DURHAM, N.C. (WTVD) -- Friday will mark one month since 12-year-old Tyvien Mclean was shot. On July 14, a stray bullet struck his head inside Cornwallis public housing.
Mclean died a few days later at the hospital. His killer still out there.
"I sat at Tyvien Mclean's funeral and I watched kids 8, 9 and as young as 7, absolutely breaking down. And they were inconsolable," said Mark-Anthony Middleton, a member of Durham City Council. "Mourning your peers because they were taken by gunfire--that's not how it's supposed to be."
'Stop shooting, start living': Family, friends mourn loss of 12-year-old killed in Durham shooting
Innocent people dying in Durham from gun violence is a headline frustrating Middleton. He is launching a new initiative called 1,000 Black Men.
Middleton announced the grassroots campaign recently on Facebook, along with other Black men. Middleton said the launch was at the request of Durham activist Nia Wilson of Spirit House.
The group is asking Black men from all walks of life, educational backgrounds and economic statuses to step up and join them.
"These thousand Black men will be a reserve force to muscularize initiatives that are already there, already going on in some instances," Middleton said. "We're not looking to come in and take things over. If you got a mentoring program going on in your neighborhood that needs more mentors, well, we have 1,000 Black men that are willing to immediately bolster what is already going on."
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The help seems necessary. Durham Police Department officers are investigating three separate homicides that happened on Monday.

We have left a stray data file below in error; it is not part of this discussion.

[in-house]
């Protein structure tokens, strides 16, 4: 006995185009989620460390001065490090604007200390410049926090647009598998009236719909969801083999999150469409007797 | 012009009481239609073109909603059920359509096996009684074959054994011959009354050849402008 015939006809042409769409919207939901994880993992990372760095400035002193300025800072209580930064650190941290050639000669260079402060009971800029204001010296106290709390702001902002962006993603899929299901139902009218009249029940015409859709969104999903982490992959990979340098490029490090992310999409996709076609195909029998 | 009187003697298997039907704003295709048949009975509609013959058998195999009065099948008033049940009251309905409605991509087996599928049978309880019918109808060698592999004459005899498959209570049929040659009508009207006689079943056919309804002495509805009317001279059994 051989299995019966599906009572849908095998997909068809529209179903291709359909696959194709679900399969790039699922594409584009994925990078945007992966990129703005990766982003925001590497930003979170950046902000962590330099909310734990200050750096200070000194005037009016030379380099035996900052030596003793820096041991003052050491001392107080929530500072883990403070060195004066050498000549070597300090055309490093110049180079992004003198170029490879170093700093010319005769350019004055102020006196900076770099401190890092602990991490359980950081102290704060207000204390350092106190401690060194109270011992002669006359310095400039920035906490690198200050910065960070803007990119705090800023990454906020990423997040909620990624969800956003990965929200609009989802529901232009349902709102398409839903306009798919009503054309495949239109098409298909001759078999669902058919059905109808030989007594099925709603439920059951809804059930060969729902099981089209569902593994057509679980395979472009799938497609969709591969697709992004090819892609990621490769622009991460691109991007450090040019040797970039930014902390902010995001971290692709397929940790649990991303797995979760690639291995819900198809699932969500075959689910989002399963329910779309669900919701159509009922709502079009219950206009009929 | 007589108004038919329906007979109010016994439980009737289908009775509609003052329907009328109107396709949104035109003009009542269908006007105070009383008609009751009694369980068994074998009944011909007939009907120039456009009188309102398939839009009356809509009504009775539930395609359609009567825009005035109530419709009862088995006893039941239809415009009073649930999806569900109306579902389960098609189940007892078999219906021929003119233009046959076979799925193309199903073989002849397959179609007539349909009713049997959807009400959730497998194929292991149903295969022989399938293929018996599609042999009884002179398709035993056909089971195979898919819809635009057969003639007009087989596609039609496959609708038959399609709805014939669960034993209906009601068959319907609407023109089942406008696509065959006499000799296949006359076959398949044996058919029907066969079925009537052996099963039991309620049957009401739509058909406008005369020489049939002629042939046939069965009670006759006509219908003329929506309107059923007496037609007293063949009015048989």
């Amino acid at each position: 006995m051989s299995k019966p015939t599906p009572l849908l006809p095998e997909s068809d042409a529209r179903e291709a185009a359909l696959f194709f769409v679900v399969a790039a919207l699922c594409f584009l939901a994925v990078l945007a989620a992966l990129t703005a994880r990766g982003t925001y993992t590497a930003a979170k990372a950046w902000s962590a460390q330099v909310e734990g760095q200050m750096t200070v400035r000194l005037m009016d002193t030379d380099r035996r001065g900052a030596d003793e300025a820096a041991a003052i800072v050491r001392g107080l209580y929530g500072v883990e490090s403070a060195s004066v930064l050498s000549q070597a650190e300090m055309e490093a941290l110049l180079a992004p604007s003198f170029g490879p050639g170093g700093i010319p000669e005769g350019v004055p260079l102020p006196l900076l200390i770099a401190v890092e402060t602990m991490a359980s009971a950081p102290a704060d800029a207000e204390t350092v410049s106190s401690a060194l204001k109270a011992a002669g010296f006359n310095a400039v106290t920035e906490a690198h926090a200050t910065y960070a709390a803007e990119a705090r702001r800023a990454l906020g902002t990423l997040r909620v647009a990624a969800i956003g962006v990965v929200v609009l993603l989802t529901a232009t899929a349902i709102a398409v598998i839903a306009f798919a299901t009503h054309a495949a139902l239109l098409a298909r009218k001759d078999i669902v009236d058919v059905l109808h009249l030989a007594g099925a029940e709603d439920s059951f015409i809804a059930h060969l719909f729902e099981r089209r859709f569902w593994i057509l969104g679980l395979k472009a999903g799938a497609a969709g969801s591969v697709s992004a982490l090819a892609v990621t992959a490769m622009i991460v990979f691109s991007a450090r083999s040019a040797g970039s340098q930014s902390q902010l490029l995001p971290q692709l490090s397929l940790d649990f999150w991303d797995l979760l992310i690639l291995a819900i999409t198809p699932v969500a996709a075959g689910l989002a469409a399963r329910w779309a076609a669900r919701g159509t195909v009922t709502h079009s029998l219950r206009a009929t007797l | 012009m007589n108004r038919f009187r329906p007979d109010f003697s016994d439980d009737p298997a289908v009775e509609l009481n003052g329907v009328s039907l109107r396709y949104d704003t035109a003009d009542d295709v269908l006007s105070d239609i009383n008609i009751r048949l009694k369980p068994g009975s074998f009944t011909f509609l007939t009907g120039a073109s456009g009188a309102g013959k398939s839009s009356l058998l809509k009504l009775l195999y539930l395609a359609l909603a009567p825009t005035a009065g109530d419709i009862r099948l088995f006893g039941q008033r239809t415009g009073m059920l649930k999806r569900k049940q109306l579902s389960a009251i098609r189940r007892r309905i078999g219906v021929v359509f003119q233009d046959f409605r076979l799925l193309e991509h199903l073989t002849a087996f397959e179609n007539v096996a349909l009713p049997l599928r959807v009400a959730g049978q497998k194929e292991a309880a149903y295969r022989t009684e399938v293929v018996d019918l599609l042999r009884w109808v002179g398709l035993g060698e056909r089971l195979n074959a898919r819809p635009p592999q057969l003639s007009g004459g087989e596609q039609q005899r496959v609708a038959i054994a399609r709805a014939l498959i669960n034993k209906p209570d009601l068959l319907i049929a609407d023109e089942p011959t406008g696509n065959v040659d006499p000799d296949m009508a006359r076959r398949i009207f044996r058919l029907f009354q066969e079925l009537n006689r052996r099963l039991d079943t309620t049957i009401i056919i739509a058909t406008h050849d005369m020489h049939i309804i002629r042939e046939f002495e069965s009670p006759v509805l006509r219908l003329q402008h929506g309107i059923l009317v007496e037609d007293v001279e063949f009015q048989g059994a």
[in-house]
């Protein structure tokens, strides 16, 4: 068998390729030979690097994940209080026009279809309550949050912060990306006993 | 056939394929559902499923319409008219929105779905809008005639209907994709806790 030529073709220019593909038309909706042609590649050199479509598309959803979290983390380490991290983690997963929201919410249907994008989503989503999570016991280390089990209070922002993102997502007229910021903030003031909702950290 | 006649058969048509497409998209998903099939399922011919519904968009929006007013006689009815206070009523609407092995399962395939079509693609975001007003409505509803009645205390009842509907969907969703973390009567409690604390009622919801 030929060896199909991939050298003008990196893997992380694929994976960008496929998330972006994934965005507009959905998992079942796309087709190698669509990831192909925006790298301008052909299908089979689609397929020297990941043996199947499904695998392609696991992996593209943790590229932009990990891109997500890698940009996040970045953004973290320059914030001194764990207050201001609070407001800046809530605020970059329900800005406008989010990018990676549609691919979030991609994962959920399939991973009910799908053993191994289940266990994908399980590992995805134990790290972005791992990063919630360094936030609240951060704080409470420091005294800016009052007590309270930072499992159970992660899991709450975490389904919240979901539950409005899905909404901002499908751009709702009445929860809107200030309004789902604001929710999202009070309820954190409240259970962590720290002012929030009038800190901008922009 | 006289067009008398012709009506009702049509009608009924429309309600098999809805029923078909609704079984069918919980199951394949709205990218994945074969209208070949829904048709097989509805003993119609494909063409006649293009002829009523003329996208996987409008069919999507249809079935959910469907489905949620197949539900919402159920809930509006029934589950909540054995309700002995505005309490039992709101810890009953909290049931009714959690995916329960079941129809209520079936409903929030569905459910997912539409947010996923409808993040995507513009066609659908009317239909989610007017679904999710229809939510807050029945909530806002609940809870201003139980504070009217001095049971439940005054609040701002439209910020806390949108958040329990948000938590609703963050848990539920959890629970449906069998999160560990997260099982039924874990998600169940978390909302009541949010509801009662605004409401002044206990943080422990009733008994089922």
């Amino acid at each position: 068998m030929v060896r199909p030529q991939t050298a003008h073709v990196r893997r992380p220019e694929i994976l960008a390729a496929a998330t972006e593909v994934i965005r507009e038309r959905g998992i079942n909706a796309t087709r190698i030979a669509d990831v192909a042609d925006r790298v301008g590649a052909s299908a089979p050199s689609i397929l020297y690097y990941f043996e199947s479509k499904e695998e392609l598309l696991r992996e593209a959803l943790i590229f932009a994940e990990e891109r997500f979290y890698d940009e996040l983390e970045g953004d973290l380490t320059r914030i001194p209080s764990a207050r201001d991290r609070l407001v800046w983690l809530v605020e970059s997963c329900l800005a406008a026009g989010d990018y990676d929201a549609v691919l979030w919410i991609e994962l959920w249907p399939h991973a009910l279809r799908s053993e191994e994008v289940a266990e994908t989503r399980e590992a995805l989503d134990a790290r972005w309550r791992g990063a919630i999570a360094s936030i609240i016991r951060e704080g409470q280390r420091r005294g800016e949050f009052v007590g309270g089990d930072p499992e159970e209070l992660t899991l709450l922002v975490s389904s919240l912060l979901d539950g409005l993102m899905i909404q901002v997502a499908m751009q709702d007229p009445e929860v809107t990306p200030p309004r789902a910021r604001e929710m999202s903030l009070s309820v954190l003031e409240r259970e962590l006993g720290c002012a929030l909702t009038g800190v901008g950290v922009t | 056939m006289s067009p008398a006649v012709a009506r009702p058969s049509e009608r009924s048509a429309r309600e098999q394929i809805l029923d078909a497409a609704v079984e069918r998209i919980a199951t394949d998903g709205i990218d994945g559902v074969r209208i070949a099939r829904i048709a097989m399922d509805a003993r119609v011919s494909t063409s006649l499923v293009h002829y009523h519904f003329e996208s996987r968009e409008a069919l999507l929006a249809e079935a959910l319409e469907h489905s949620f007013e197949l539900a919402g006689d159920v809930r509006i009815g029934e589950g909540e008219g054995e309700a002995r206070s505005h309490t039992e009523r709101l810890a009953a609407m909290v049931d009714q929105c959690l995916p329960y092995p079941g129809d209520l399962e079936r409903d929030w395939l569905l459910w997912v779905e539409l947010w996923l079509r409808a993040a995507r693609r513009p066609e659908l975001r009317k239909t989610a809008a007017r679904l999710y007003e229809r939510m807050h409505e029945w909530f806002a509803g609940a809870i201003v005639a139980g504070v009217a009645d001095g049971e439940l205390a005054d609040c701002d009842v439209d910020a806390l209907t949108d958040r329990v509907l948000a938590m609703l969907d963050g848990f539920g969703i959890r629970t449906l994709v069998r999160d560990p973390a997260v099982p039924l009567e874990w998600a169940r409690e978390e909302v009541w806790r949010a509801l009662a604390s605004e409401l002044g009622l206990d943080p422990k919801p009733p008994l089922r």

One of the victims is 18-year-old Syncere Burrell. He was shot in the area of Lincoln Street and Linwood Avenue.
Earlier that day, 21-year-old Joshua Lindsay died from a shooting on Jackson Street. Investigators arrested Malik Joseph, 22, of Durham, and charged him with murder.
Durham officers responded to a shooting call Monday at Liberty and Elm Streets and found Reginald Bowling, 48, dead.
DPD released data that shows the homicide rate is down 21 percent year-to-date from this same time period last year, but that rate doesn't include Monday's homicides.
Aggravated assaults with a gun are up 50 percent.
The new group 1,000 Black men hopes their efforts, in conjunction with the city's initiatives, will help change these headlines.
"We need money. We need investment but there is some places the government just can't go," Middleton said. "Some of us are prepared for direct interventions with some of our young people."
If you're Black man in Durham and want to join 1,000 Black Men, the group is launching a website and a social media page later this week.
Crimestoppers offers a cash reward for any tip leading to an arrest. Call 919-683-1200.
Durham leader calls on 1,000 Black men to curb gun violence
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